Her most interesting summer job those years, however, was one she couldn't talk about to anyone. I learned details of it many years later, in 1981. My family had decided to go to a Johnston/Roberts family reunion (my mother's side of the family), in part because my mother's Aunt Lydia was going to be there. Also, her oldest brother was flying out from Seattle. On one particular night, we gathered in my Uncle David's house, which was the family homestead on McLean Street in Dayton, OH. The Johnston's are a large brood, noisy, argumentative, and no one beat my Uncle David in these departments. The combination of noise and the crush of people led me to move away from the crowds around the cake to the front sitting room. The light was off in there, but my mother's two oldest brothers, Eugene (known as Junior, the only one in the family with a nickname) and Rowland, were in there talking. I started to leave when Junior insisted I come in and sit down. He and Rowland then spent about ten minutes praising my mother's various virtues. It was a treat, a moment I'll not forget.
Then Junior asked me a question. "Did you know your mother worked on the Manhattan Project?"
Well, I did know, in fact. I told him that she had run a Geiger counter over the clothing the workers discarded at the end of the day. Junior smiled. "That's what she told you, huh?"
I said yes.
"Did she tell you she received a personal citation from President Roosevelt for her work?"
He smiled again.
To this day, my mother insists that was all she did, but that conversation with Junior has always intrigued me. Considering it was classified, and everyone involved was told they could say nothing about the work they did, and were not told what it was about; considering Junior himself as well as David were involved in various military intelligence stuff and from them I've learned that one does not talk about stuff one is ordered to forget, I wonder - what did my mother do for the Manhattan Project that she did so well she got a Presidential citation for it?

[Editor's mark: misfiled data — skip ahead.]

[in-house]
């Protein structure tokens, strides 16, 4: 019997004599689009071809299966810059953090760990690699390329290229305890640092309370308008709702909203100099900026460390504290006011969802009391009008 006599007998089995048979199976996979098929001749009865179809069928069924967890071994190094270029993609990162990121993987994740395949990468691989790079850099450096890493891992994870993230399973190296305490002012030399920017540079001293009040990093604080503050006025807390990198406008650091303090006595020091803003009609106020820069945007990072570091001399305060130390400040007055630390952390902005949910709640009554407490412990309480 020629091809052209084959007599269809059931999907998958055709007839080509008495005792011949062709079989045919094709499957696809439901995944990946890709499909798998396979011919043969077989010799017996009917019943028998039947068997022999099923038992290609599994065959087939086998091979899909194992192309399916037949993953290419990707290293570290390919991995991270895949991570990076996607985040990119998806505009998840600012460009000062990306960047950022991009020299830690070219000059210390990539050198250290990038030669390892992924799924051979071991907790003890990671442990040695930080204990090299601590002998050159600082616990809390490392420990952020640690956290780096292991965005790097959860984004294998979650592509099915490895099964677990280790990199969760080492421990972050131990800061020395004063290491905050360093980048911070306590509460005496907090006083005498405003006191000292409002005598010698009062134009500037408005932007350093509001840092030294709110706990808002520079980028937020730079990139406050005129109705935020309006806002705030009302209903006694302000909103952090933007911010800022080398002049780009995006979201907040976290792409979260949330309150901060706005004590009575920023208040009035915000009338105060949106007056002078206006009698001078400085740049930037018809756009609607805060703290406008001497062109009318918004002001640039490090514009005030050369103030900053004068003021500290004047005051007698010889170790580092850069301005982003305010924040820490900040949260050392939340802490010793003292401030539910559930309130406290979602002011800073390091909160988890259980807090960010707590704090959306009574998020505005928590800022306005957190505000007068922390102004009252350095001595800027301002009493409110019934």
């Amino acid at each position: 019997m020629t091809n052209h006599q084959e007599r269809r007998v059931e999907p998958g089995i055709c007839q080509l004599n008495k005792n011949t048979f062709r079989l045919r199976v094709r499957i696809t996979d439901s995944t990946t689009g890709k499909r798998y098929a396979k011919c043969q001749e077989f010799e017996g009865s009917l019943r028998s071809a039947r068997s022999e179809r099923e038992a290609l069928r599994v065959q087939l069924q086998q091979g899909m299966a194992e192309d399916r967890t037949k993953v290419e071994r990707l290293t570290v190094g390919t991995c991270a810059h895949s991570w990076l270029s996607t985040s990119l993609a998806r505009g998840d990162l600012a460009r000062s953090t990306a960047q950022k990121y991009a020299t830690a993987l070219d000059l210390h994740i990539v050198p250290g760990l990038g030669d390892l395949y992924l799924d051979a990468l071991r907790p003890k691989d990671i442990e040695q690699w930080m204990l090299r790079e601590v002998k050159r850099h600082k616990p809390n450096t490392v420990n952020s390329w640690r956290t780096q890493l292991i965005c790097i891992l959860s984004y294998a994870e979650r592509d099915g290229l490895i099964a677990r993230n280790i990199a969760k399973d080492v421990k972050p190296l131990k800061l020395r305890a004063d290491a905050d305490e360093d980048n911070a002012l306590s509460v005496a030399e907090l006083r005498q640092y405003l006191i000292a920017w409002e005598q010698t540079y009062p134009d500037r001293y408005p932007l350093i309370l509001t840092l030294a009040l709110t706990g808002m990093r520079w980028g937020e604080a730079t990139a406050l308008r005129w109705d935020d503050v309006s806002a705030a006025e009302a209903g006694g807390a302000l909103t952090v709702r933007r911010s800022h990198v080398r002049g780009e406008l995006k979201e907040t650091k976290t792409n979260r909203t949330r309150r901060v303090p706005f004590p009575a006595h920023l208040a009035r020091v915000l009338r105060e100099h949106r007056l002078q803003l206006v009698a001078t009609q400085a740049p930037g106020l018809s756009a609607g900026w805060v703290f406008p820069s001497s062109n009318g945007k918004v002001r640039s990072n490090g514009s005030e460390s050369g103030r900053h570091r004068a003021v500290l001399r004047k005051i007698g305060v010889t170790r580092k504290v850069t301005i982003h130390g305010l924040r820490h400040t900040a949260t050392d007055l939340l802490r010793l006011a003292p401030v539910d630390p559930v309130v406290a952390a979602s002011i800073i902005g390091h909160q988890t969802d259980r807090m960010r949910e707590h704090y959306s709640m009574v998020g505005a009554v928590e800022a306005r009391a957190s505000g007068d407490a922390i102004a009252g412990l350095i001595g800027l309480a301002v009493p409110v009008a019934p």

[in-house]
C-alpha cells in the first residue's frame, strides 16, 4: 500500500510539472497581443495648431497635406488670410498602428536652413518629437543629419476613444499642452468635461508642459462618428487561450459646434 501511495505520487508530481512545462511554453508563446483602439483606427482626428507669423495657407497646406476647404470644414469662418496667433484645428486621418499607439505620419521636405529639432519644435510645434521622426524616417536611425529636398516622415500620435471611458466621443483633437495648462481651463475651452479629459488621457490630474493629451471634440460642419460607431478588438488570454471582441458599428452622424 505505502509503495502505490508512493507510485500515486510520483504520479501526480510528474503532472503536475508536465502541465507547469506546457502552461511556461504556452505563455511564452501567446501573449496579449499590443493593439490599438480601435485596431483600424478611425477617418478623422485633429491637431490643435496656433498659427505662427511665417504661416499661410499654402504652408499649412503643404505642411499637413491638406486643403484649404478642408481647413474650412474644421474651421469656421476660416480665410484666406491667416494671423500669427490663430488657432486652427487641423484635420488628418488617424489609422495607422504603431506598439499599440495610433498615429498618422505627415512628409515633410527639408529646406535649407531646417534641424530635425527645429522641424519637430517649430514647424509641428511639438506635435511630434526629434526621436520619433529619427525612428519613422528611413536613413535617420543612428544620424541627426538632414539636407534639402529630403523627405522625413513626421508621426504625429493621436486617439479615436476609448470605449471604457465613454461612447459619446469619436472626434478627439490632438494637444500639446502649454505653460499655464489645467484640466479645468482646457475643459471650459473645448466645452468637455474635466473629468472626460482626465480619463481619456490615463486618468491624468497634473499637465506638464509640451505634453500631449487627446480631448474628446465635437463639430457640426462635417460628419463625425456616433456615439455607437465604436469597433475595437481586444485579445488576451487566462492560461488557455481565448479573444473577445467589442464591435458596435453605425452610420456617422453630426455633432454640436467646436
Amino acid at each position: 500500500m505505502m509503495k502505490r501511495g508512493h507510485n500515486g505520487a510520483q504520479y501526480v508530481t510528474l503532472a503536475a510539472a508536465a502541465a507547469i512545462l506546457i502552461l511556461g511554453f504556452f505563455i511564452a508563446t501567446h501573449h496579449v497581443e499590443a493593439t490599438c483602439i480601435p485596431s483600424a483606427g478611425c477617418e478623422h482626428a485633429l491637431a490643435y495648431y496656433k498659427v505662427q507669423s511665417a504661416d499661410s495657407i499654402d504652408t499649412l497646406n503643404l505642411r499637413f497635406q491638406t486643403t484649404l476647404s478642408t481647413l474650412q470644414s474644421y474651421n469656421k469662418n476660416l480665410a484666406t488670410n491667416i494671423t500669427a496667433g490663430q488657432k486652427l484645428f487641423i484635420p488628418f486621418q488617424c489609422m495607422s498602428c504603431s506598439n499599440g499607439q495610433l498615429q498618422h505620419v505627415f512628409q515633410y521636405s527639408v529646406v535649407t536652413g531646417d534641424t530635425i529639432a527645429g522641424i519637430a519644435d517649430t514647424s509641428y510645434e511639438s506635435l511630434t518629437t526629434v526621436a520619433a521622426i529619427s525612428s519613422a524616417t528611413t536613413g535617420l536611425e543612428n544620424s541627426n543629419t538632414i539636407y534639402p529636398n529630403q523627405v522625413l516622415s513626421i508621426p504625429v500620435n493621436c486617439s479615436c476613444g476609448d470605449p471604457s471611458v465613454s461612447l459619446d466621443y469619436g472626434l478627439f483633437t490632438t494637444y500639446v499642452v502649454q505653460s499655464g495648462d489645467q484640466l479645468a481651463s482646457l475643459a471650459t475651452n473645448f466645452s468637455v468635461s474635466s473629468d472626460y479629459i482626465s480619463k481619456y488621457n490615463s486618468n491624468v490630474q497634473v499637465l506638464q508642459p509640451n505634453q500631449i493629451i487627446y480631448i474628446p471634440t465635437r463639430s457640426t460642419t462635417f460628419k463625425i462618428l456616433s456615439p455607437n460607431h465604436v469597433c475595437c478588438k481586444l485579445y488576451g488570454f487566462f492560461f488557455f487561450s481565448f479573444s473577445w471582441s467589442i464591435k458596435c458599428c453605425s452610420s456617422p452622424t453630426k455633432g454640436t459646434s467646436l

Over Christmas, 1991, I was visiting my parents with my then-lady friend. Mom and Dad were sitting in the kitchen, and my lady friend and I were standing there, and Mom told me that a childhood friend of my older sister, a young woman whose name was the first word I ever uttered (says a lot about me, I think), had visited them out of the blue earlier that autumn. This woman was estranged from her parents, had been for nearly two decades by that point in time, but had spent quite a lot of time around us growing up. Mom said that this woman had told her, Mom, that she was always grateful to have the Saffords to come and visit and stay at, eat a meal with or just hang out. She told my mother that she considered her a second mother and was and would be always grateful for all she had done. She told my mother that Mom was a great Mom, always there, always available, willing to admonish any child in her orbit, as a sign of love and affection. Mom teared up while she told us this, and confessed that she had always felt like a terrible mother.
As a parent now, I can say I sympathize with Mom's sentiments. I think most parents feel inadequate, hold their failures before them, wish they had done this, that, or the other differently if at all. All the same, I will write now what I told my mother. Mom, you were more than a great mother. You were a good mother. You weren't perfect, but maybe that's what made you so good. You raised a vibrant, large, difficult brood of children to become productive, successful members of society, encouraging us to be ourselves without ever once insisting we be just like you.
Happy Mother's Day, Mom. For all you've done, for all of us. Thank you for being the kind of Mom you were and continue to be. I love you.